Recently closed Brayton Point power plant and I-195 construction erased most traces of the rest of the ROW from Lee River through the sweeping curve it used to make north approaching the Taunton River (although there's not any structures built atop of it here). At Walker St. in Somerset near the river you find traces of an old road overpass with industrial building blocking it. Arch St. was built over a short portion. Then when MA 103 makes its sharp turn north the ROW ran alongside it in backlots (mostly unencroached) until converging at the "rotary to nowhere" which is where the double-decker Slades Ferry Bridge crossed the river. Fall River side of the bridge is currently dead-end Remington Ave., where tracks peeled off the upper-deck of the bridge and crossed Davol St. at roughly President Ave. (today's ugly-ass MA 79 elevated highway blocking that path).


There isn't a single fungible segment of it left in MA. It's either outright blocked or legally all gobbled up by adjoining property lines in all the most critical places, leaving the wooded unencroached areas by the state line and Brayton Point without any feasible way to tie themselves back together. Even if you tried to carve a path from the border to the I-195 median missing all houses en route and find some new jumping-off point off the median near the MA 103 exit, all the ocean inlets and wetlands abutting the highway end up wrecking the insertion angles to implausibility with bad geometry. It's a goner.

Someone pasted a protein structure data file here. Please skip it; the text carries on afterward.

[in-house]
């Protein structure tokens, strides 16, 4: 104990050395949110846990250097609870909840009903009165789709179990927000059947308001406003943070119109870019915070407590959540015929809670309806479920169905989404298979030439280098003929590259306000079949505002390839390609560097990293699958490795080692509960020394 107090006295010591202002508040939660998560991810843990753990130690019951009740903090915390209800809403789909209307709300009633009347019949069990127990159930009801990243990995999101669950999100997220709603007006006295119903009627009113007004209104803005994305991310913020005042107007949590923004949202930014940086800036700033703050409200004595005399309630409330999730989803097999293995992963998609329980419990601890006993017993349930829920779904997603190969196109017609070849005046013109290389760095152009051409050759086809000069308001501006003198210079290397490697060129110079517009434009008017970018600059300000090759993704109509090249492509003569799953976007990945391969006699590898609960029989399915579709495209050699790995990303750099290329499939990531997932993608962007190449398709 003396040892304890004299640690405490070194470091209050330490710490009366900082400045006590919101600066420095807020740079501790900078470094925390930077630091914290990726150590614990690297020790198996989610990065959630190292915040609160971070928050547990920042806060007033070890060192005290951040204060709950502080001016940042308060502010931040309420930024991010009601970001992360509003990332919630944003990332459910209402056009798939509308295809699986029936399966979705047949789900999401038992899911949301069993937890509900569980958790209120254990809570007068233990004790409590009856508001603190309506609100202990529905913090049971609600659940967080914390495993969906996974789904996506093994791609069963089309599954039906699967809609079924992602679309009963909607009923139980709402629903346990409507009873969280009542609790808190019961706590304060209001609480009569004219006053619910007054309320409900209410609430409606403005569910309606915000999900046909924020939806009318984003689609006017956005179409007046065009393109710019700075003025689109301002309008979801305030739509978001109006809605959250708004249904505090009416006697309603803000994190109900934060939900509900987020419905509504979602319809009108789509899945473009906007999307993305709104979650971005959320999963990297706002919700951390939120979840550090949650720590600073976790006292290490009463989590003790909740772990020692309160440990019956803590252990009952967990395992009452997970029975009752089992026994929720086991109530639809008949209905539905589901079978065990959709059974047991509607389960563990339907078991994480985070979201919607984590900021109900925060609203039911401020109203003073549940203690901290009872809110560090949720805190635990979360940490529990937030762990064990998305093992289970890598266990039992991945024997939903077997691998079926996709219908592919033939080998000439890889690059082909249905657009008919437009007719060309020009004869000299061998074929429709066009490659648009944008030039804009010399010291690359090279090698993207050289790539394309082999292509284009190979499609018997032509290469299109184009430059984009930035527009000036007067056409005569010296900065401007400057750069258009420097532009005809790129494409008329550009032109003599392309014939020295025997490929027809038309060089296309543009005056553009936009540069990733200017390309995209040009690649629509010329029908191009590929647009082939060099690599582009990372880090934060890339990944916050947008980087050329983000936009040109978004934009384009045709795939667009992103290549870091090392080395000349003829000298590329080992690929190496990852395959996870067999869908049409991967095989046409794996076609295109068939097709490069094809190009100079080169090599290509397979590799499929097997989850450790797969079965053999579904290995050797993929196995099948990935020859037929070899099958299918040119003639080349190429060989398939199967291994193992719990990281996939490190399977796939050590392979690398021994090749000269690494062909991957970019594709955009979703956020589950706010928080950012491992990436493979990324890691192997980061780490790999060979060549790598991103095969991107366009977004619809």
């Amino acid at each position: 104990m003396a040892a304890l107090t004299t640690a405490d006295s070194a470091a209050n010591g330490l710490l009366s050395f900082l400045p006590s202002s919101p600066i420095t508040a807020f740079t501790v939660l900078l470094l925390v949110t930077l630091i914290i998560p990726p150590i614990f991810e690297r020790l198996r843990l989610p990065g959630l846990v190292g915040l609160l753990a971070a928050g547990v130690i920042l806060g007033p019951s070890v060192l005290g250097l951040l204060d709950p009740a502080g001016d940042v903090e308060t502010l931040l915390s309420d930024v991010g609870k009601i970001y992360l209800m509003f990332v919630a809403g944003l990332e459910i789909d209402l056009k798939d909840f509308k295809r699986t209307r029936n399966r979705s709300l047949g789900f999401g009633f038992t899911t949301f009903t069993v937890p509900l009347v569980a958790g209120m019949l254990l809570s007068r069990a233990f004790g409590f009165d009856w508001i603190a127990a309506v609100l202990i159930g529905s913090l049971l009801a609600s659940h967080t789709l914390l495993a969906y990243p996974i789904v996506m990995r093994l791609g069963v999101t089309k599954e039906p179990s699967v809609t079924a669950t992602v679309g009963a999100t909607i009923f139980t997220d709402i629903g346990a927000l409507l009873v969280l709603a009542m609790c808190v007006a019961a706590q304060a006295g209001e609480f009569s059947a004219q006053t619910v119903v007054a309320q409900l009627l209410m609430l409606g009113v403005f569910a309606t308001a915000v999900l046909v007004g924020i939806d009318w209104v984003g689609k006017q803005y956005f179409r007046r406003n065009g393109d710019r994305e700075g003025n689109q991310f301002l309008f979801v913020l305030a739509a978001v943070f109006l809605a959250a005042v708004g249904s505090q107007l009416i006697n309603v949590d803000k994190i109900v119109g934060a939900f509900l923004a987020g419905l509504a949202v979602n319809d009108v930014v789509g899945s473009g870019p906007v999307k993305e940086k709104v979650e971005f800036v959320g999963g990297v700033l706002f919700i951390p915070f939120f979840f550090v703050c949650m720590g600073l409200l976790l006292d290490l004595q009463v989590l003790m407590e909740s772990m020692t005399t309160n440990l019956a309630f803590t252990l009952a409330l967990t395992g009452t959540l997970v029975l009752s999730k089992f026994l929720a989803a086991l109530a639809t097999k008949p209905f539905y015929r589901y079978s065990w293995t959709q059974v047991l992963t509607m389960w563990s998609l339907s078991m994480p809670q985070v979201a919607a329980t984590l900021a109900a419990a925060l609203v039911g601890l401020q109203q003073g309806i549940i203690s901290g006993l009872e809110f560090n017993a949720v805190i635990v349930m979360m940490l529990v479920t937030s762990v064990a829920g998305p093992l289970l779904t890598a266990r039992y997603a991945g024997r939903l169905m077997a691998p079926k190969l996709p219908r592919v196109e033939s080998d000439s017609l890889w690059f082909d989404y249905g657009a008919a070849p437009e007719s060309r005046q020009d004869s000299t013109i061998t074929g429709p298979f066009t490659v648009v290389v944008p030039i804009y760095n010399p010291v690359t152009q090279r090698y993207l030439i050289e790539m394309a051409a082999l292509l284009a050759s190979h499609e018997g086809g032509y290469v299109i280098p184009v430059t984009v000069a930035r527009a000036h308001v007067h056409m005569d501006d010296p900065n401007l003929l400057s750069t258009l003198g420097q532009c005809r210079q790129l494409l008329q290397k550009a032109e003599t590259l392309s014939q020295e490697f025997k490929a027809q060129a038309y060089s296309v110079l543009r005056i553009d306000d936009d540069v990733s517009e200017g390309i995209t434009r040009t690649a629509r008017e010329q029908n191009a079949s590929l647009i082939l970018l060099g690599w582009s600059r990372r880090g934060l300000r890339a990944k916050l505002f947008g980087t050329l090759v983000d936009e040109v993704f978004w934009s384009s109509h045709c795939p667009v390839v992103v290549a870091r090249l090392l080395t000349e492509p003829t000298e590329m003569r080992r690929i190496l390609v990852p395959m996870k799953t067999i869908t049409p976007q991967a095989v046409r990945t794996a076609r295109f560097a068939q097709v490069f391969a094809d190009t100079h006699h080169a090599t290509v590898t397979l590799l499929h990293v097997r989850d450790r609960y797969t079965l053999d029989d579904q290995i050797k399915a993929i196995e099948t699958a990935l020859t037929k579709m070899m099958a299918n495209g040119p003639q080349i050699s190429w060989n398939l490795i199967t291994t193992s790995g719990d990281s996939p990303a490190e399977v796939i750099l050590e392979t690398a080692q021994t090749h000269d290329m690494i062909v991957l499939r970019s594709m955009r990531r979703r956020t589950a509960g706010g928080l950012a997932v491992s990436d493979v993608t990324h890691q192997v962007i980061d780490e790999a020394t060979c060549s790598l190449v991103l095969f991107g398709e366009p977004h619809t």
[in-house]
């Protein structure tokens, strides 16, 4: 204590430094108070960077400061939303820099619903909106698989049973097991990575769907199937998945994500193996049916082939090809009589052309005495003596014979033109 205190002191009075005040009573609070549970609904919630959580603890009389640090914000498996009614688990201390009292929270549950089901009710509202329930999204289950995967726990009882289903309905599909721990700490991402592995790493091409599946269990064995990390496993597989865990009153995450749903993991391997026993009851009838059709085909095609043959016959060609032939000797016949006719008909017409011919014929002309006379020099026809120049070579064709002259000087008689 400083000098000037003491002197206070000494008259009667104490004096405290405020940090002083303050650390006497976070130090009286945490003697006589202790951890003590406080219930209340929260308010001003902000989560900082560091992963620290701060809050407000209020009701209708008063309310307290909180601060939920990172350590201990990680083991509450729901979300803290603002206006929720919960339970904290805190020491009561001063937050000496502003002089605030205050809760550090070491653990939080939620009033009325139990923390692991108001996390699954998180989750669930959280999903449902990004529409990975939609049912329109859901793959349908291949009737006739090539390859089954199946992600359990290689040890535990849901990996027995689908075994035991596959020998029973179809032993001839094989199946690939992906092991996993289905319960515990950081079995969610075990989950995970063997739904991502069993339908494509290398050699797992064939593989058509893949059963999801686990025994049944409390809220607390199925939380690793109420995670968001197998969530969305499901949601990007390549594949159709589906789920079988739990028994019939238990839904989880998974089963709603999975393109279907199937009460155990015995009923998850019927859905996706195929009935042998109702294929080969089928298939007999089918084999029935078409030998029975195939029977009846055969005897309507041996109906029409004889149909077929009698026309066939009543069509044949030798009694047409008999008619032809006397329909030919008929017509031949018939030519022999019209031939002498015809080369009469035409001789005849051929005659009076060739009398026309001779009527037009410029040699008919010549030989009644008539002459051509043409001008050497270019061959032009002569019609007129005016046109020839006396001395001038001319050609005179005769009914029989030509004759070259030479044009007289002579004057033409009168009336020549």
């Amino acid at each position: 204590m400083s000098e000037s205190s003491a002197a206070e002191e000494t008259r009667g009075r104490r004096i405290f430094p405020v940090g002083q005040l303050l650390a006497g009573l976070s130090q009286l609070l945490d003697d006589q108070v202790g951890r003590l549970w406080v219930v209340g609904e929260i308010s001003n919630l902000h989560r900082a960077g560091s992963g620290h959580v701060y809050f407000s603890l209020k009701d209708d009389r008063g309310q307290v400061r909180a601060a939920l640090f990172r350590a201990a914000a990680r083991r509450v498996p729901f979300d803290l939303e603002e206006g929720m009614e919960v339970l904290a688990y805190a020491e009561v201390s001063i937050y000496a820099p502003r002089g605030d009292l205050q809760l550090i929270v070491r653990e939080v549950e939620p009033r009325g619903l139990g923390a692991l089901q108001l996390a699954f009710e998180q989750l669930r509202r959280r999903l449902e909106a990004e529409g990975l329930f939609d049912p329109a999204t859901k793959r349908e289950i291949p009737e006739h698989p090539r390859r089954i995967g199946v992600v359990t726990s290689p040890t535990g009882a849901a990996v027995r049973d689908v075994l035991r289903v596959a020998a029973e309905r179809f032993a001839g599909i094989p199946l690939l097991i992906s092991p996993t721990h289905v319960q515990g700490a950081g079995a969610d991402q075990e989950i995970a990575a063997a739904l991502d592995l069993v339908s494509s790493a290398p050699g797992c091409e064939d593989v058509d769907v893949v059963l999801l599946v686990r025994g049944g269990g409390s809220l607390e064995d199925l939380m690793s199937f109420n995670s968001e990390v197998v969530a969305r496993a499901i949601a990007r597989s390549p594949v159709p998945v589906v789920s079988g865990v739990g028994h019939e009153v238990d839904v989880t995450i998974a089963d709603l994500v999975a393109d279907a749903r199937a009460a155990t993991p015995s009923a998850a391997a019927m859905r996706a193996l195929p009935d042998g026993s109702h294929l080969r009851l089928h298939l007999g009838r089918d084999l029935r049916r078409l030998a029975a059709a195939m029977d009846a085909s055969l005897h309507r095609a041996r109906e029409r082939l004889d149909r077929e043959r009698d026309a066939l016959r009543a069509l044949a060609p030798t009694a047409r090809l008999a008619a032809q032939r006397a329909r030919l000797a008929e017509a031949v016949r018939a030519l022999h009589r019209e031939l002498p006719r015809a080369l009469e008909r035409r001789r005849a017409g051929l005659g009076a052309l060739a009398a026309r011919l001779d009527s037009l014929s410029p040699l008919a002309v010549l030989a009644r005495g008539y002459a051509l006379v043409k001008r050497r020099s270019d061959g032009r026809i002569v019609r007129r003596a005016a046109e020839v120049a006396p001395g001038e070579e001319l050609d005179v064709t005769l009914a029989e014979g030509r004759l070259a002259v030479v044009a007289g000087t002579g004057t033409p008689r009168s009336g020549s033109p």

DBM

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Wrong line. That's the Wattupa Branch you linked to, which is very much MassDOT-owned and very much under landbanking protection on its abandoned miles. Wattupa is still active for freight from the wye in downtown New Bedford to a scrap metal company at US 6/MA 88 in Westport, with Bay Colony RR usually running through Dartmouth around lunchtime on Tues. and Thurs. Past MA 88 to Plymouth Ave. in Fall River it was active until the mid-80's for the former mills in downtown. Right now it's trailed from White's of Westport to Britland Park by the former Plymouth Ave. terminus, with one of the former mill spurs also trailed under I-195 to Rodman St. This is the line that could have been a direct consolidated Fall River-New Bedford connector except for the Old Colony never finishing the half-mile gap to Fall River Depot downgrade from Plymouth Ave. The I-195 City Hall air rights now block that unfinished gap.


The Warren Branch starts here in Warren, RI at a junction with the fully RIDOT-landbanked Bristol Branch. Street View is pointing at the approx. location of the former junction, with the Bristol Branch bike path on the other side of the parking lot. Turns due east while the Bristol Branch continues south. The RI portion is fairly unencroached, with just parking lots poured on it (first couple thousand feet I think stayed active a few decades after the rest was abandoned to reach a couple freight customers in Warren). 2 blocks of it is trailed in disconnected fashion right before the state line, spanning Kickemuit River and Long Lane. ROW easily traceable in the woods for the first half-mile across the state line, then it slams headlong into encroachment at Pearse Rd. in Somerset (where there's remains of a former elevated station). Then...nonstop encroachment through Ocean Grove.